In theory, there is no difference between theory and practice. But, in practice, there is.
—Jan L. A. van de Snepscheut
Michael Walsh has a post over at PJ Media about a Sunday afternoon in Paris with no cars on the streets. I’m sure it was a lovely, peaceful day. When I was in Zurich during the 1973 oil embargo, all traffic was shut down (except for public transport and emergency vehicles) on a Sunday to save fuel, and the city was amazingly quiet.
OTOH, the people of Paris should be thankful for the internal combustion engines that move people and goods around their city. Food, for instance, does not walk by itself from farms to inner city grocery stores. Imagine what Paris would be like if the city’s food were transported as it was a bit more a century ago by horse-drawn wagons. There would be a great deal of dung to be removed from the streets every day.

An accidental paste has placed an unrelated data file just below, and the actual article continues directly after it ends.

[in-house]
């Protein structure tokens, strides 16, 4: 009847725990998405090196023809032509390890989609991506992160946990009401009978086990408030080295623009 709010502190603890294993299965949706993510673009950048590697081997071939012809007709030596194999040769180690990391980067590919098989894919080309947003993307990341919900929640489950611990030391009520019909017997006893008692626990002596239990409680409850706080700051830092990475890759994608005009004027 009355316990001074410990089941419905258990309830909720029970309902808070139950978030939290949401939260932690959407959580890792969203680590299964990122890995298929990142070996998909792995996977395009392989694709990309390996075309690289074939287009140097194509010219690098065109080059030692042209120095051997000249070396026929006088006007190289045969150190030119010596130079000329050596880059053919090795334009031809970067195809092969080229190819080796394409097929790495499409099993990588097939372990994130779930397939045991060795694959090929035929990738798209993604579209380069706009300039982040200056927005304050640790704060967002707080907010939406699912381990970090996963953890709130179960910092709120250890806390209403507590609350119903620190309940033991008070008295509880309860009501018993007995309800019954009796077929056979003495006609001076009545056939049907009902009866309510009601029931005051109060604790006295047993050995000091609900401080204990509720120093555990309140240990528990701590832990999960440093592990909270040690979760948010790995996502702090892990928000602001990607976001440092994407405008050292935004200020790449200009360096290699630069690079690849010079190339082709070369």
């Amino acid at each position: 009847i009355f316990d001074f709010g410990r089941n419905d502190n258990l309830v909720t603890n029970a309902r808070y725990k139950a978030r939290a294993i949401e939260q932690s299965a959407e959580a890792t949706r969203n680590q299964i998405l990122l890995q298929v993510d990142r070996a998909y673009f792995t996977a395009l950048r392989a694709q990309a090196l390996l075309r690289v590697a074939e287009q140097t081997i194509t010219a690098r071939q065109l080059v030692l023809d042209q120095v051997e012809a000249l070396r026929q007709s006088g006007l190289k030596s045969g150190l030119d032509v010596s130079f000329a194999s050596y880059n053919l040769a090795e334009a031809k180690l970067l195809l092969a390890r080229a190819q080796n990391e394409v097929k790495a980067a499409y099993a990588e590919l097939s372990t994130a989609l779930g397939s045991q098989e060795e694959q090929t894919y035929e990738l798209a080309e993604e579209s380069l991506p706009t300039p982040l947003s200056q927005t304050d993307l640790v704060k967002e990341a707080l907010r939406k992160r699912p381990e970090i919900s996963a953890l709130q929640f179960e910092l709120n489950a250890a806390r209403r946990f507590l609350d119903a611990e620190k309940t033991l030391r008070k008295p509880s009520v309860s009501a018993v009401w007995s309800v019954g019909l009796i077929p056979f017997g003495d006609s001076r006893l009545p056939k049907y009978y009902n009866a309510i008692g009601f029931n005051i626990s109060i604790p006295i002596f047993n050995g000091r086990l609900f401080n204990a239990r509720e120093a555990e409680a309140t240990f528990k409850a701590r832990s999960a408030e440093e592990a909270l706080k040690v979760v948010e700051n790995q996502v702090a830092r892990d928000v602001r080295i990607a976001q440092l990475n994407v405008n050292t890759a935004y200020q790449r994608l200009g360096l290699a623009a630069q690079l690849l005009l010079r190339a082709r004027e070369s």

The Laws of Thermodynamics require that whenever work is done, there will be some inefficiency. Changing the technology used to do work may improve the efficiency and reduce pollution, but it will never do away with losses and the resulting pollution all together. In the case of cars and trucks replacing horses for transport, the amount of pollution resulting from a given amount of work done is less—and there has been a real public heath benefit.